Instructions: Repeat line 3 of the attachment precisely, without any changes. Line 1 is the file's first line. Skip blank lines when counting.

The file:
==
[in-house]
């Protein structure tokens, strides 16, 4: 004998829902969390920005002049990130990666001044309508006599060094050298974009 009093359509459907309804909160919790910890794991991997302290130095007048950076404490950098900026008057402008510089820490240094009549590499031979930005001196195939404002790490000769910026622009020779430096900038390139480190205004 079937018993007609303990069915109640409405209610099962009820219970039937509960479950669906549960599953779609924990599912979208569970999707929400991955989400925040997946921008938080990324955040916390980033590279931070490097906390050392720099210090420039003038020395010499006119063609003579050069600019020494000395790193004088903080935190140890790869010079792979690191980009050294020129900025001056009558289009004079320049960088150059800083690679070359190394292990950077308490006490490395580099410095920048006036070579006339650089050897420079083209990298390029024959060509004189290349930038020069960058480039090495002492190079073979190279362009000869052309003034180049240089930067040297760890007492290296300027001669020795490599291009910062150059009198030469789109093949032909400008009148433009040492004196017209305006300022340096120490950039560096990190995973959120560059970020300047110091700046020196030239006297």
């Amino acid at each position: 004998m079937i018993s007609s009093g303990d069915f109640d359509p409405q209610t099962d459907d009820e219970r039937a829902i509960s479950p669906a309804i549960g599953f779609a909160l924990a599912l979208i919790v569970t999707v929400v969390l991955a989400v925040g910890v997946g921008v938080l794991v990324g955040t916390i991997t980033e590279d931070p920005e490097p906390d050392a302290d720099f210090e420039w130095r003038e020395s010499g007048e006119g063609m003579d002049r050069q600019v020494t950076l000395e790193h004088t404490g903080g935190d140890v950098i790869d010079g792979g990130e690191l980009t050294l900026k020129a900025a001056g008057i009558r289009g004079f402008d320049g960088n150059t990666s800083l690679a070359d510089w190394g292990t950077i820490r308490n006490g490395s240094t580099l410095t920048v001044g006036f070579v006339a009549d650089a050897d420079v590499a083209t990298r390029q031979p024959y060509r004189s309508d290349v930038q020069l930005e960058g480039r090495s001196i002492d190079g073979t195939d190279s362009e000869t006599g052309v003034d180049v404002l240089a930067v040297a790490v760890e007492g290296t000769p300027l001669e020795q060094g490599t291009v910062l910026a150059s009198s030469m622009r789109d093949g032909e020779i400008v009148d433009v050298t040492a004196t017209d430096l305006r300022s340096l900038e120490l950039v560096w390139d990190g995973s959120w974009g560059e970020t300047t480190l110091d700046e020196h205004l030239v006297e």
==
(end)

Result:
């Amino acid at each position: 004998m079937i018993s007609s009093g303990d069915f109640d359509p409405q209610t099962d459907d009820e219970r039937a829902i509960s479950p669906a309804i549960g599953f779609a909160l924990a599912l979208i919790v569970t999707v929400v969390l991955a989400v925040g910890v997946g921008v938080l794991v990324g955040t916390i991997t980033e590279d931070p920005e490097p906390d050392a302290d720099f210090e420039w130095r003038e020395s010499g007048e006119g063609m003579d002049r050069q600019v020494t950076l000395e790193h004088t404490g903080g935190d140890v950098i790869d010079g792979g990130e690191l980009t050294l900026k020129a900025a001056g008057i009558r289009g004079f402008d320049g960088n150059t990666s800083l690679a070359d510089w190394g292990t950077i820490r308490n006490g490395s240094t580099l410095t920048v001044g006036f070579v006339a009549d650089a050897d420079v590499a083209t990298r390029q031979p024959y060509r004189s309508d290349v930038q020069l930005e960058g480039r090495s001196i002492d190079g073979t195939d190279s362009e000869t006599g052309v003034d180049v404002l240089a930067v040297a790490v760890e007492g290296t000769p300027l001669e020795q060094g490599t291009v910062l910026a150059s009198s030469m622009r789109d093949g032909e020779i400008v009148d433009v050298t040492a004196t017209d430096l305006r300022s340096l900038e120490l950039v560096w390139d990190g995973s959120w974009g560059e970020t300047t480190l110091d700046e020196h205004l030239v006297e």